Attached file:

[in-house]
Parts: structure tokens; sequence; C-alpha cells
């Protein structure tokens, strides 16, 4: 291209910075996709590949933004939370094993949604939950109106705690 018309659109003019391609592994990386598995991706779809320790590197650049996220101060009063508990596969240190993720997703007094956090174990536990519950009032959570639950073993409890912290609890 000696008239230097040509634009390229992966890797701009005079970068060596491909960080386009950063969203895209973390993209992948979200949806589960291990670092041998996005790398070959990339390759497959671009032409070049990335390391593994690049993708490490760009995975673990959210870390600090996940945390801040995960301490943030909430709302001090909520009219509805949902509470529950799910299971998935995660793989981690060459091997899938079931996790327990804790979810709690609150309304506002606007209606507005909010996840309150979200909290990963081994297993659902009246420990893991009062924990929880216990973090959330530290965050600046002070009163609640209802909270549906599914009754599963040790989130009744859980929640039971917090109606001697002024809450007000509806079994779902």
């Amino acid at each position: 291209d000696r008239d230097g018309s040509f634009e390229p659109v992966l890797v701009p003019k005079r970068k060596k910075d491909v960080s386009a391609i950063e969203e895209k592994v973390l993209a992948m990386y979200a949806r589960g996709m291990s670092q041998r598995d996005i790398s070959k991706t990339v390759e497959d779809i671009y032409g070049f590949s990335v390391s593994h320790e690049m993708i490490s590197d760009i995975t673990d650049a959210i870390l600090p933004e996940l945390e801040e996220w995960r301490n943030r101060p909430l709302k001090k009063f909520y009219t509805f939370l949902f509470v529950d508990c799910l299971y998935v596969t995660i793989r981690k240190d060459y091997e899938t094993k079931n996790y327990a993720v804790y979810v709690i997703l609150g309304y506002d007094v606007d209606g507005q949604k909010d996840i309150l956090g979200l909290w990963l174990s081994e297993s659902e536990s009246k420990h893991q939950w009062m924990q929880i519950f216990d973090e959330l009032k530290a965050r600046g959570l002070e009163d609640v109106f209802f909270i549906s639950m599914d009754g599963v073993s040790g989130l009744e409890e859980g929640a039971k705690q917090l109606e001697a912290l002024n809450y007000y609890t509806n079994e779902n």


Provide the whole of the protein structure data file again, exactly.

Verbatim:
[in-house]
Parts: structure tokens; sequence; C-alpha cells
């Protein structure tokens, strides 16, 4: 291209910075996709590949933004939370094993949604939950109106705690 018309659109003019391609592994990386598995991706779809320790590197650049996220101060009063508990596969240190993720997703007094956090174990536990519950009032959570639950073993409890912290609890 000696008239230097040509634009390229992966890797701009005079970068060596491909960080386009950063969203895209973390993209992948979200949806589960291990670092041998996005790398070959990339390759497959671009032409070049990335390391593994690049993708490490760009995975673990959210870390600090996940945390801040995960301490943030909430709302001090909520009219509805949902509470529950799910299971998935995660793989981690060459091997899938079931996790327990804790979810709690609150309304506002606007209606507005909010996840309150979200909290990963081994297993659902009246420990893991009062924990929880216990973090959330530290965050600046002070009163609640209802909270549906599914009754599963040790989130009744859980929640039971917090109606001697002024809450007000509806079994779902």
């Amino acid at each position: 291209d000696r008239d230097g018309s040509f634009e390229p659109v992966l890797v701009p003019k005079r970068k060596k910075d491909v960080s386009a391609i950063e969203e895209k592994v973390l993209a992948m990386y979200a949806r589960g996709m291990s670092q041998r598995d996005i790398s070959k991706t990339v390759e497959d779809i671009y032409g070049f590949s990335v390391s593994h320790e690049m993708i490490s590197d760009i995975t673990d650049a959210i870390l600090p933004e996940l945390e801040e996220w995960r301490n943030r101060p909430l709302k001090k009063f909520y009219t509805f939370l949902f509470v529950d508990c799910l299971y998935v596969t995660i793989r981690k240190d060459y091997e899938t094993k079931n996790y327990a993720v804790y979810v709690i997703l609150g309304y506002d007094v606007d209606g507005q949604k909010d996840i309150l956090g979200l909290w990963l174990s081994e297993s659902e536990s009246k420990h893991q939950w009062m924990q929880i519950f216990d973090e959330l009032k530290a965050r600046g959570l002070e009163d609640v109106f209802f909270i549906s639950m599914d009754g599963v073993s040790g989130l009744e409890e859980g929640a039971k705690q917090l109606e001697a912290l002024n809450y007000y609890t509806n079994e779902n």